By Randall Osborne
Isis Pharmaceuticals Inc. said fomivirsen (ISIS 2922), its antisense drug to treat AIDS-related cytomegalovirus (CMV) retinitis, significantly delayed the progress of the disease without serious side effects in a Phase III trial.
"We have a high level of confidence that fomivirsen is working and working well," said Stanley Crooke, chairman and CEO of Carlsbad, Calif.-based Isis. The company plans to submit a new drug application to the FDA in the first part of this year.
CMV retinitis is a late-stage, debilitating complication of AIDS. The infection afflicts 25 percent to 40 percent of AIDS patients.
Twenty-eight subjects were enrolled in the study. Of those, 18 were treated immediately with fomivirsen, which was delivered directly into the vitreous humor of the eye. Dosage was 150 micrograms once per week for three weeks, and once every other week thereafter.
The remaining 10 subjects were assigned to a deferred treatment group and followed to determine progression, as judged by FDA criteria. Then they were treated according to the same regimen as the immediate treatment group (which was also followed, and removed from the study upon progression).
For the immediate treatment group, the median time to disease progression was 71 days, compared with 13 days for the deferred treatment group, according to results of the intent-to-treat analysis, said Jack Chandler, the scientist who presented the data at the 5th Conference on Retroviruses and Opportunistic Infections, in Chicago.
"That's very impressive efficacy results to give to the attendees," along with side effects that "were really quite minor," Chandler said.
No patient was discontinued because of ocular side effects related to the treatment, although increased intraocular pressure was noted in 18.5 percent of patients. Mild to moderate, reversible intraocular inflammation was observed in 15 percent of patients. No incidents of retinal detachment — a risk when treatments enter the eye — occurred.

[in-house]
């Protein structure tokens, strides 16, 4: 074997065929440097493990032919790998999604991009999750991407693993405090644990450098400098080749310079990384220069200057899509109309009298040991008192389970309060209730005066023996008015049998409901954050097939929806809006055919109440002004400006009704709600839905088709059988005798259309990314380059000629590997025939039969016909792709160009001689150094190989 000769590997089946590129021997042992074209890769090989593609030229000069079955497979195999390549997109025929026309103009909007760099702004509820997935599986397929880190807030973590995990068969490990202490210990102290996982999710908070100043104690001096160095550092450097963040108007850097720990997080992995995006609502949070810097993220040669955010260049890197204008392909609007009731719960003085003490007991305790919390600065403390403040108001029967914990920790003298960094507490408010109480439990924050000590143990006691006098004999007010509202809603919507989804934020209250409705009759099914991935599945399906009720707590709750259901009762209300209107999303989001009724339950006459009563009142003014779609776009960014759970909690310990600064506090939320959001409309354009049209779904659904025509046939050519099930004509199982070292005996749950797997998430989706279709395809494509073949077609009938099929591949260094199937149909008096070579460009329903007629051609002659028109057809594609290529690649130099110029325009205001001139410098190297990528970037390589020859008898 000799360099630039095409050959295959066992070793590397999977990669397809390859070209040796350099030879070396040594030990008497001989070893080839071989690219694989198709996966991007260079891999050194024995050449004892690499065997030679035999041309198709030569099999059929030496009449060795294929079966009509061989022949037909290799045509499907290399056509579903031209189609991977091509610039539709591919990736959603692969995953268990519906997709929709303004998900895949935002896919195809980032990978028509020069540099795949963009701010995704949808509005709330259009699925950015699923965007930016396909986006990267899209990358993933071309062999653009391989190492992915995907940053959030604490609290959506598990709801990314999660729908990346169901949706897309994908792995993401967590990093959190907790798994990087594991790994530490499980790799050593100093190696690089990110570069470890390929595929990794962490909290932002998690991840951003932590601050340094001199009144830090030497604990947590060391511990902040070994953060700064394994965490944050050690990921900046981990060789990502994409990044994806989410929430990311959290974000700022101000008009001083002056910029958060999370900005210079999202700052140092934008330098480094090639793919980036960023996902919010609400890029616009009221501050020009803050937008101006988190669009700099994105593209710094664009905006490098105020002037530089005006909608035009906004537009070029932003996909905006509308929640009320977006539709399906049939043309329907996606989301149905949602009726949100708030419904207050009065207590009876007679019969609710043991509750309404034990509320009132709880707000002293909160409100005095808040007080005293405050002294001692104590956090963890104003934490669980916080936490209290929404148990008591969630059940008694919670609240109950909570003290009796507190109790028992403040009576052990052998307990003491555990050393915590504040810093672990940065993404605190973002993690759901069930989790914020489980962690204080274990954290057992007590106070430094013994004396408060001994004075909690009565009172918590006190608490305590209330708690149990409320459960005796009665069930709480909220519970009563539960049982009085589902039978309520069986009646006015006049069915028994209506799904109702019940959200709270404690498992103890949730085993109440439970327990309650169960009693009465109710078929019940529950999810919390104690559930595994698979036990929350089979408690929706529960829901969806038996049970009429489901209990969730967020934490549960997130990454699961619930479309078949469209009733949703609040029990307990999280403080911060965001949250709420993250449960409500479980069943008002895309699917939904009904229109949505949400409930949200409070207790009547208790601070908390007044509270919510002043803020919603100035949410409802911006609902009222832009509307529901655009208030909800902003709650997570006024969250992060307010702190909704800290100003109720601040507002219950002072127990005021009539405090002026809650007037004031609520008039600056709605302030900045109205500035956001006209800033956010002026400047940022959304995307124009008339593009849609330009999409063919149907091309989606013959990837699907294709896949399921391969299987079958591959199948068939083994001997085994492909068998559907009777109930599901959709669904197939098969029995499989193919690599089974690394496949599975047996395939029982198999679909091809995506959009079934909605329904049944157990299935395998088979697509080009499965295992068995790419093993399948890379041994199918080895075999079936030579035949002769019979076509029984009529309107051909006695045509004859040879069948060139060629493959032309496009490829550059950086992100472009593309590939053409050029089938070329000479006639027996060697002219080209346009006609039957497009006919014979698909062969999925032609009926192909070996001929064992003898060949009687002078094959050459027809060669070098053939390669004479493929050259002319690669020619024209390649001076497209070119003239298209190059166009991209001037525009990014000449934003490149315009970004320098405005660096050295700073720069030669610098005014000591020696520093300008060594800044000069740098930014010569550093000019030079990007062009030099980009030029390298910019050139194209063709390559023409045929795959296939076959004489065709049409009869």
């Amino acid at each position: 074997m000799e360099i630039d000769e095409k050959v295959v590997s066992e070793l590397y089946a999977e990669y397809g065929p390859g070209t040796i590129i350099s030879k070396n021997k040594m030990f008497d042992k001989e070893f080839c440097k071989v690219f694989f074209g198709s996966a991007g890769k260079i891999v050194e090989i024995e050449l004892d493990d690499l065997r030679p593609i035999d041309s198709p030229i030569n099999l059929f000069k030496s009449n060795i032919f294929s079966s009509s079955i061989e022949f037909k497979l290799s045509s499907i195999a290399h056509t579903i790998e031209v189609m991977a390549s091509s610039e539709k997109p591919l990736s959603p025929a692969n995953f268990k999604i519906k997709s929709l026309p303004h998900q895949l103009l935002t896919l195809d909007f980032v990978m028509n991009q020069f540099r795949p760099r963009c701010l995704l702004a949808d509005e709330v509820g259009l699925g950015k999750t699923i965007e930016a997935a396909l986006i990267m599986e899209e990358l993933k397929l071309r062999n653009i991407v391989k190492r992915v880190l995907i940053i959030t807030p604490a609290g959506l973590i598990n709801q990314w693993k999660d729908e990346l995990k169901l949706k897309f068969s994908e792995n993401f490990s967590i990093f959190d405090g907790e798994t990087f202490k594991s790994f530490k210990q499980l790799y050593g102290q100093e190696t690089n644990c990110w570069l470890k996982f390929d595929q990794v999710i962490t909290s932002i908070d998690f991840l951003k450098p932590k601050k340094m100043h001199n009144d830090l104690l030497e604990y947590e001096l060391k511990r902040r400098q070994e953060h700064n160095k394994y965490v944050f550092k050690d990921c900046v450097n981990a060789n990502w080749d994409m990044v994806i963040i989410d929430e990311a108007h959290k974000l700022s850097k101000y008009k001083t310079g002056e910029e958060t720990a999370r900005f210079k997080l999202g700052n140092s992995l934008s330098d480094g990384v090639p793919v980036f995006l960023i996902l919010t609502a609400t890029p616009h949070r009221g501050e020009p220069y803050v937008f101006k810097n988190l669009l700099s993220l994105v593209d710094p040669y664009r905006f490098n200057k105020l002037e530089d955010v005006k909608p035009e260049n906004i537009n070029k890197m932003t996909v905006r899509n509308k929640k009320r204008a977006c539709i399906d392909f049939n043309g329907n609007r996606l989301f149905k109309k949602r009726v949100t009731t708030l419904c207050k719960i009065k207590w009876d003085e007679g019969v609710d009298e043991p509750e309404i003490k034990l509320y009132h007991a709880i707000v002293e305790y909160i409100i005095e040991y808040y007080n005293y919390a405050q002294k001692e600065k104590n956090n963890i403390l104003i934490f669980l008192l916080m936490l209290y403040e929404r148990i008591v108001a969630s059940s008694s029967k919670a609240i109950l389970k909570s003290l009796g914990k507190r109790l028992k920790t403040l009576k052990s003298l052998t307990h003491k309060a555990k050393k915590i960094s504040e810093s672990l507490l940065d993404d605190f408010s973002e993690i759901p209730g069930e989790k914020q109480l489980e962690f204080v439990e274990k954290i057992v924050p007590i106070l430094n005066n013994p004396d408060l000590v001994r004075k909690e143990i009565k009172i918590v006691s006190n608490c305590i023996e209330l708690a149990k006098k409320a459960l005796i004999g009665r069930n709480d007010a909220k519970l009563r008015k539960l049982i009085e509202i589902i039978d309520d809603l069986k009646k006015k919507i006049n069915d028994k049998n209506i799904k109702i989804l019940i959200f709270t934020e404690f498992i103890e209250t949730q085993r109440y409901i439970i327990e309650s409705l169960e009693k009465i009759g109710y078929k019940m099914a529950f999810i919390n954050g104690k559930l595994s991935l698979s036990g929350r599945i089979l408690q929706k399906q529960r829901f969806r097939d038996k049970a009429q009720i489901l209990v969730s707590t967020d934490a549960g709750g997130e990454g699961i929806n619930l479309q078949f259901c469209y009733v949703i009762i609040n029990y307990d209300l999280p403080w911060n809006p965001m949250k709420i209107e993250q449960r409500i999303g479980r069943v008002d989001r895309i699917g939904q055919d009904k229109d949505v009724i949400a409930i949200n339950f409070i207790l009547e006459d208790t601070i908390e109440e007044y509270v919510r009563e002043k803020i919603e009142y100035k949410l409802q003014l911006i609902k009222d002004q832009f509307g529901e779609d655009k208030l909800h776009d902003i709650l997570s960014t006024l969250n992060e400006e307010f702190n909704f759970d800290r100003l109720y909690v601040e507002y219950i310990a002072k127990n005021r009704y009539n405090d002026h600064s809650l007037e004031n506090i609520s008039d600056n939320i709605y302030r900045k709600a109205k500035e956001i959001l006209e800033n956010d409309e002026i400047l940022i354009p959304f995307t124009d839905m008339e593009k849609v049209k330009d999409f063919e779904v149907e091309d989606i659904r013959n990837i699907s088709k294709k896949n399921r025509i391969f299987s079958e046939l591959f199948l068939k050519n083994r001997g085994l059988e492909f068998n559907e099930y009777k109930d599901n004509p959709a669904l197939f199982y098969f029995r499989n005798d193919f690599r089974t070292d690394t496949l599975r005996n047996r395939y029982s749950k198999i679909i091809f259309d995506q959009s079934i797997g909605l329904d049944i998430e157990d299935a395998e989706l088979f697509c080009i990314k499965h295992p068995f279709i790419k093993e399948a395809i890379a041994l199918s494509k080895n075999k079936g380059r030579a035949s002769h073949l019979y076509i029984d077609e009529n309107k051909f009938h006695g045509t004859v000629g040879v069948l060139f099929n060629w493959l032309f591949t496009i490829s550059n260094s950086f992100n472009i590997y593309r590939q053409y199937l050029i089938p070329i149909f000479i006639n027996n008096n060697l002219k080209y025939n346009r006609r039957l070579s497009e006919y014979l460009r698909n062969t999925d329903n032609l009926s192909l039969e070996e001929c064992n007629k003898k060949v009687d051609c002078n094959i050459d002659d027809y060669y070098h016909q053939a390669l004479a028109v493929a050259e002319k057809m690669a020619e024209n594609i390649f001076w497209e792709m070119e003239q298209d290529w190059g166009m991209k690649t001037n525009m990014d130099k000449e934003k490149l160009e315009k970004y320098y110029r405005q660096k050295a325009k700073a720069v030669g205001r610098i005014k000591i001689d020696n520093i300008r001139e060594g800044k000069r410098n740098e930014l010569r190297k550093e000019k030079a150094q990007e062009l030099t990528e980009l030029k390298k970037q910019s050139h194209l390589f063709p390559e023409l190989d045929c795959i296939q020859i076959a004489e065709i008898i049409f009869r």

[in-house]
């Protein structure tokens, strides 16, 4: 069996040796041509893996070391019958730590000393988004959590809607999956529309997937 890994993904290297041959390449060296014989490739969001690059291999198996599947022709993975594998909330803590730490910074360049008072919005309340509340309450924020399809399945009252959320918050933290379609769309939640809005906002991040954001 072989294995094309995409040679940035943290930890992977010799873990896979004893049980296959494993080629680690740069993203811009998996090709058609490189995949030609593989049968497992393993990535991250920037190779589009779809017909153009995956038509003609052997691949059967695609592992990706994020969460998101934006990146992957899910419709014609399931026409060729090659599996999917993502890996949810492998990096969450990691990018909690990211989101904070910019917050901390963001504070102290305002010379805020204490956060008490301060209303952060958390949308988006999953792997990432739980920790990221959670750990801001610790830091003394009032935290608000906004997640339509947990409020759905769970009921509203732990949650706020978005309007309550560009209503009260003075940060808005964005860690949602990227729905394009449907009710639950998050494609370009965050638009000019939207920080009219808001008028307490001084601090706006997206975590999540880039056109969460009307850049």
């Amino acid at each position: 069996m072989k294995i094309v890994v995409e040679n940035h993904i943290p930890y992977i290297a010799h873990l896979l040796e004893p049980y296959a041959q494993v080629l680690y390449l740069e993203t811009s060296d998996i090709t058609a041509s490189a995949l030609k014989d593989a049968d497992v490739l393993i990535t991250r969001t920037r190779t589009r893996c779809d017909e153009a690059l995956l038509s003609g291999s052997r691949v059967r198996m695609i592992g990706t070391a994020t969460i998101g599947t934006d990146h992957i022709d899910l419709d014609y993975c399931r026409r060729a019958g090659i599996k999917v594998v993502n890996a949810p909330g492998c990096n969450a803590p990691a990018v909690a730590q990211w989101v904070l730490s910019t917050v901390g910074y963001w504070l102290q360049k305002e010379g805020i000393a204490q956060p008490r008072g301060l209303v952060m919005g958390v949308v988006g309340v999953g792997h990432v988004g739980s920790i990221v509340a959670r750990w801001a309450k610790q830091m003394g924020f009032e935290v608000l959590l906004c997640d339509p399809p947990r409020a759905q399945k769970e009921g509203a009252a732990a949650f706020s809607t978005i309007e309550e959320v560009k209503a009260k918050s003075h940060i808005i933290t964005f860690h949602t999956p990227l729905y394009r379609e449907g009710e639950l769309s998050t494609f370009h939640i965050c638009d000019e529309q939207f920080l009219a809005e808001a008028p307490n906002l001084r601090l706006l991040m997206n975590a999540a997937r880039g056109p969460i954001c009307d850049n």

Protocols were designed "without reference to limiting in any way" the other therapies that might be used, Chandler said.
The trial, called CS2, was designed to test fomivirsen as a monotherapy in patients with newly diagnosed CMV retinitis whose infection did not immediately threaten their sight. Other Phase III trials were designed to evaluate fomivirsen alone and with oral ganciclovir.
A trial called CS3 is testing fomivirsen at the 150 microgram dosage with ganciclovir in patients with smoldering disease or active CMV lesions. Other trials, CS9 and CS12, are comparing two different treatment regimens at 330 micrograms in patients with advanced, active CMV retinitis that is not being controlled by standard therapy.
Preliminary studies of the other Phase III results are ongoing, said Daniel Kisner, president and COO of Isis.
"The time to progression is probably going to be somewhat similar [in those studies]," Kisner said. "This would be a very good bit of news."
Results from all the trials will be used to support a new drug application to the FDA and applications for regulatory approval outside the U.S. "as early as possible this year," Kisner said.
"I won't give a specific date, but it's work that is being done as we speak," Kisner said.
Fomivirsen is the most advanced of the antisense drugs, which work by interrupting the production of disease-causing proteins. An antisense drug binds to a specific sequence of proteins in its mRNA target, preventing formation of the protein encoded by the target mRNA.
Last summer, Isis signed a $20 million marketing deal for the drug with CIBA Vision Corp., of Atlanta, a division of Novartis AG, of Basel, Switzerland. Later in the year, an institutional investor provided Isis with $25 million in a private debt financing. (See BioWorld Today, July 16, 1997, p. 1, and Oct. 28, 1997, p. 1.)
Kisner said the competition for treatment of the disease consists mainly of intravenous drugs with "significant systemic toxicity," whereas fomivirsen has none.
"We think the compound will find a very nice home in the treatment of CMV retinitis," Kisner said.
Isis' stock (NASDAQ:ISIP) closed Thursday at $14.75, up $0.75. *